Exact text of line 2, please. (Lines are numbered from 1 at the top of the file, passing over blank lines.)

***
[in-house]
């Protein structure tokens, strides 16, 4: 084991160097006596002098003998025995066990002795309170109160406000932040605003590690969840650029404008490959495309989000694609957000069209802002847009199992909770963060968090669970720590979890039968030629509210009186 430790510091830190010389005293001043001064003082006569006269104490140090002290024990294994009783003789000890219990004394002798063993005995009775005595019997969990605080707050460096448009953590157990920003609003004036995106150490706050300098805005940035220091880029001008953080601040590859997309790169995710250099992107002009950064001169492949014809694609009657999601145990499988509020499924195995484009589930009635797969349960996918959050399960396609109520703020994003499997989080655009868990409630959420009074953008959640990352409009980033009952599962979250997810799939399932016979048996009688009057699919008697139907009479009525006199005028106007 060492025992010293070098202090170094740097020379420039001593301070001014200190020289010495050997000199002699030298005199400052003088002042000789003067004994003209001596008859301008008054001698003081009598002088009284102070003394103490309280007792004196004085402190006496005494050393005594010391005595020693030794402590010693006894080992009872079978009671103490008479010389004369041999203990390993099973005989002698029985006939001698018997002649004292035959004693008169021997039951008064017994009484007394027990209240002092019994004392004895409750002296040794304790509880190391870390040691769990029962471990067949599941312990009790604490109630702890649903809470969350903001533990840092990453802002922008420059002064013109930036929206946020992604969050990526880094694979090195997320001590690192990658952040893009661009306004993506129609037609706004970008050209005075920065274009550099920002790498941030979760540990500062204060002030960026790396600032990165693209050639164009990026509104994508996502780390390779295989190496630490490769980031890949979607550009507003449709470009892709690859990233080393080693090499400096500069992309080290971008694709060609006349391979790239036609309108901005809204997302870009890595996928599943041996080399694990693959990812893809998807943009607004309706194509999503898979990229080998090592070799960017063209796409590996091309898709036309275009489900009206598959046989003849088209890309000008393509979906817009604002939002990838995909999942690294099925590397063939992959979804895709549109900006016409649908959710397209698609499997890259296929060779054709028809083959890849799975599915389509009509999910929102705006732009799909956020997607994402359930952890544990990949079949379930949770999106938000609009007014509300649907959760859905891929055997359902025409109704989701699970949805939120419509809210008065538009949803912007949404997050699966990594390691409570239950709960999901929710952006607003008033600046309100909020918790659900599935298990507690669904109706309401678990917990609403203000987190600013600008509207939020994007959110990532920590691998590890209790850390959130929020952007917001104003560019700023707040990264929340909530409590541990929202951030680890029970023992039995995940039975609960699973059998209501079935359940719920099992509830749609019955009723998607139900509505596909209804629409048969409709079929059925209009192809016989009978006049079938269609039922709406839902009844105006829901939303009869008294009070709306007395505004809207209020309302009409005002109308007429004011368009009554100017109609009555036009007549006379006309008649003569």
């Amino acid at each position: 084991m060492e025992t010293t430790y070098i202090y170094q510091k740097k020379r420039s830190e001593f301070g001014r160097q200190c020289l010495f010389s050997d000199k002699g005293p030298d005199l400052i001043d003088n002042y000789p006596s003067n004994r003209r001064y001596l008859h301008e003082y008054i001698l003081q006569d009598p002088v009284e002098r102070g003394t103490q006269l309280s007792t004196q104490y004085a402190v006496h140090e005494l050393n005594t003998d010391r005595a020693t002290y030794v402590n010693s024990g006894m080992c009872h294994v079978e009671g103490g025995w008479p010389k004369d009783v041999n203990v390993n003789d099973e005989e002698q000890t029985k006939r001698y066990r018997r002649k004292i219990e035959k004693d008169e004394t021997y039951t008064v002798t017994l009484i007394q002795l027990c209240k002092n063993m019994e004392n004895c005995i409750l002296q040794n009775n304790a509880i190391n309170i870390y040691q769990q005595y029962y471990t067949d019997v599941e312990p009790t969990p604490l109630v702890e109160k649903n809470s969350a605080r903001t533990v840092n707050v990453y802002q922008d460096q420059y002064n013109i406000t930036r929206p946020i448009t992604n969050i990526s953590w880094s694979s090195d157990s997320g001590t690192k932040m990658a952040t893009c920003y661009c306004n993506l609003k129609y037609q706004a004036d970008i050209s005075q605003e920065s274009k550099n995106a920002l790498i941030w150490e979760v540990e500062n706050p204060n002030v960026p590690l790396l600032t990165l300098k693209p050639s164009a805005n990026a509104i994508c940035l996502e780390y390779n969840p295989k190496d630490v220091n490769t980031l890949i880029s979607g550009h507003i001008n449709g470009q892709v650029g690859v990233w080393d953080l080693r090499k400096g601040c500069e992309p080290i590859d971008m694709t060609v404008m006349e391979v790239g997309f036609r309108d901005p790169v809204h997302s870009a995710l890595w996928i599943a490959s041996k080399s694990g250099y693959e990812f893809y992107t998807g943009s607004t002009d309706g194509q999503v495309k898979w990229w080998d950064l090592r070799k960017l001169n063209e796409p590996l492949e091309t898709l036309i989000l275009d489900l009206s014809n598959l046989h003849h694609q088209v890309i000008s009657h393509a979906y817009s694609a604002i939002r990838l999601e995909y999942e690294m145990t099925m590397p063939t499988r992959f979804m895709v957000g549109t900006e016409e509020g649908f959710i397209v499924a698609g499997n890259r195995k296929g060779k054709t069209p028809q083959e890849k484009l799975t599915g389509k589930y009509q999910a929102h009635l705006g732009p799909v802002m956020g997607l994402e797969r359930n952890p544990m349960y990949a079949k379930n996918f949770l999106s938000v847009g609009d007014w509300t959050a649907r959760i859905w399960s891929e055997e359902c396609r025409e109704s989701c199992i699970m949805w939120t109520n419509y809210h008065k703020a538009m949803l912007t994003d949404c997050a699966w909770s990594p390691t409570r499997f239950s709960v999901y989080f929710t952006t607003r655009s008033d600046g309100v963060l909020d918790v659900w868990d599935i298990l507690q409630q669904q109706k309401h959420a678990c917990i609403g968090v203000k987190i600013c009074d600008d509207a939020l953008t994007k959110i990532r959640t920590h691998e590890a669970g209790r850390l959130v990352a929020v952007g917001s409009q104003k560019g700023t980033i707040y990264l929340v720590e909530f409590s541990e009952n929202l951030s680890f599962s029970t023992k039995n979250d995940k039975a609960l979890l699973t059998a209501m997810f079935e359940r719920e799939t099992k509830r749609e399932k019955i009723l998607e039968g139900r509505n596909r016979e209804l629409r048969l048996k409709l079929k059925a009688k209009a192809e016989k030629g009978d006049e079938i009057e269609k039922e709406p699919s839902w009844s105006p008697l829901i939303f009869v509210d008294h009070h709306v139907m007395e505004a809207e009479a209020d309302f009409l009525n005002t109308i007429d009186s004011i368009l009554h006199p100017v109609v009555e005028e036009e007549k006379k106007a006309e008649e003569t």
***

């Protein structure tokens, strides 16, 4: 084991160097006596002098003998025995066990002795309170109160406000932040605003590690969840650029404008490959495309989000694609957000069209802002847009199992909770963060968090669970720590979890039968030629509210009186 430790510091830190010389005293001043001064003082006569006269104490140090002290024990294994009783003789000890219990004394002798063993005995009775005595019997969990605080707050460096448009953590157990920003609003004036995106150490706050300098805005940035220091880029001008953080601040590859997309790169995710250099992107002009950064001169492949014809694609009657999601145990499988509020499924195995484009589930009635797969349960996918959050399960396609109520703020994003499997989080655009868990409630959420009074953008959640990352409009980033009952599962979250997810799939399932016979048996009688009057699919008697139907009479009525006199005028106007 060492025992010293070098202090170094740097020379420039001593301070001014200190020289010495050997000199002699030298005199400052003088002042000789003067004994003209001596008859301008008054001698003081009598002088009284102070003394103490309280007792004196004085402190006496005494050393005594010391005595020693030794402590010693006894080992009872079978009671103490008479010389004369041999203990390993099973005989002698029985006939001698018997002649004292035959004693008169021997039951008064017994009484007394027990209240002092019994004392004895409750002296040794304790509880190391870390040691769990029962471990067949599941312990009790604490109630702890649903809470969350903001533990840092990453802002922008420059002064013109930036929206946020992604969050990526880094694979090195997320001590690192990658952040893009661009306004993506129609037609706004970008050209005075920065274009550099920002790498941030979760540990500062204060002030960026790396600032990165693209050639164009990026509104994508996502780390390779295989190496630490490769980031890949979607550009507003449709470009892709690859990233080393080693090499400096500069992309080290971008694709060609006349391979790239036609309108901005809204997302870009890595996928599943041996080399694990693959990812893809998807943009607004309706194509999503898979990229080998090592070799960017063209796409590996091309898709036309275009489900009206598959046989003849088209890309000008393509979906817009604002939002990838995909999942690294099925590397063939992959979804895709549109900006016409649908959710397209698609499997890259296929060779054709028809083959890849799975599915389509009509999910929102705006732009799909956020997607994402359930952890544990990949079949379930949770999106938000609009007014509300649907959760859905891929055997359902025409109704989701699970949805939120419509809210008065538009949803912007949404997050699966990594390691409570239950709960999901929710952006607003008033600046309100909020918790659900599935298990507690669904109706309401678990917990609403203000987190600013600008509207939020994007959110990532920590691998590890209790850390959130929020952007917001104003560019700023707040990264929340909530409590541990929202951030680890029970023992039995995940039975609960699973059998209501079935359940719920099992509830749609019955009723998607139900509505596909209804629409048969409709079929059925209009192809016989009978006049079938269609039922709406839902009844105006829901939303009869008294009070709306007395505004809207209020309302009409005002109308007429004011368009009554100017109609009555036009007549006379006309008649003569």